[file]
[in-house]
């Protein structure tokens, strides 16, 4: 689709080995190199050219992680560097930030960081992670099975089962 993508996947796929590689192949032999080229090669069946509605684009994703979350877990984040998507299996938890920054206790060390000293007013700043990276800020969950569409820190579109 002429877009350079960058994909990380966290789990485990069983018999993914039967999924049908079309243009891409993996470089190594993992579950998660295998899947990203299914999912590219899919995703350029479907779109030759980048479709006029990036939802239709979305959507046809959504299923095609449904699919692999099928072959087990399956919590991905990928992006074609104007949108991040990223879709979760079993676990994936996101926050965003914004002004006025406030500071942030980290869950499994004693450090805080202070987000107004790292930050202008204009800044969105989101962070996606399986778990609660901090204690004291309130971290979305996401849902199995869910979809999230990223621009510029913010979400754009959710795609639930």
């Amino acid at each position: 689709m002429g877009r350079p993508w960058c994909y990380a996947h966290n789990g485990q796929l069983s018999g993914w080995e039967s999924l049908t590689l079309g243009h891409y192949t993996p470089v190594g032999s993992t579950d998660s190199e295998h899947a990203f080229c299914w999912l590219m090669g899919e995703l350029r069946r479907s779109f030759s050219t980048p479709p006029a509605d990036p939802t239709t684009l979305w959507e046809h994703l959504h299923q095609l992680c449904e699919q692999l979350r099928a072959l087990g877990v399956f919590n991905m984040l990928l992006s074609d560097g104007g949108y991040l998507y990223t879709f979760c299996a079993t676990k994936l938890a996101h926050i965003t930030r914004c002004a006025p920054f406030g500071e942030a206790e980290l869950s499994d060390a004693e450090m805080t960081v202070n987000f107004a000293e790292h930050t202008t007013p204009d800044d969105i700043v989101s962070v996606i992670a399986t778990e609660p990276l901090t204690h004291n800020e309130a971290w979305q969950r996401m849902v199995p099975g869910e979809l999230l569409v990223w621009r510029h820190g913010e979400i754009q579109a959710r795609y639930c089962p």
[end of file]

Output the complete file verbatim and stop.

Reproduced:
[in-house]
């Protein structure tokens, strides 16, 4: 689709080995190199050219992680560097930030960081992670099975089962 993508996947796929590689192949032999080229090669069946509605684009994703979350877990984040998507299996938890920054206790060390000293007013700043990276800020969950569409820190579109 002429877009350079960058994909990380966290789990485990069983018999993914039967999924049908079309243009891409993996470089190594993992579950998660295998899947990203299914999912590219899919995703350029479907779109030759980048479709006029990036939802239709979305959507046809959504299923095609449904699919692999099928072959087990399956919590991905990928992006074609104007949108991040990223879709979760079993676990994936996101926050965003914004002004006025406030500071942030980290869950499994004693450090805080202070987000107004790292930050202008204009800044969105989101962070996606399986778990609660901090204690004291309130971290979305996401849902199995869910979809999230990223621009510029913010979400754009959710795609639930």
């Amino acid at each position: 689709m002429g877009r350079p993508w960058c994909y990380a996947h966290n789990g485990q796929l069983s018999g993914w080995e039967s999924l049908t590689l079309g243009h891409y192949t993996p470089v190594g032999s993992t579950d998660s190199e295998h899947a990203f080229c299914w999912l590219m090669g899919e995703l350029r069946r479907s779109f030759s050219t980048p479709p006029a509605d990036p939802t239709t684009l979305w959507e046809h994703l959504h299923q095609l992680c449904e699919q692999l979350r099928a072959l087990g877990v399956f919590n991905m984040l990928l992006s074609d560097g104007g949108y991040l998507y990223t879709f979760c299996a079993t676990k994936l938890a996101h926050i965003t930030r914004c002004a006025p920054f406030g500071e942030a206790e980290l869950s499994d060390a004693e450090m805080t960081v202070n987000f107004a000293e790292h930050t202008t007013p204009d800044d969105i700043v989101s962070v996606i992670a399986t778990e609660p990276l901090t204690h004291n800020e309130a971290w979305q969950r996401m849902v199995p099975g869910e979809l999230l569409v990223w621009r510029h820190g913010e979400i754009q579109a959710r795609y639930c089962p």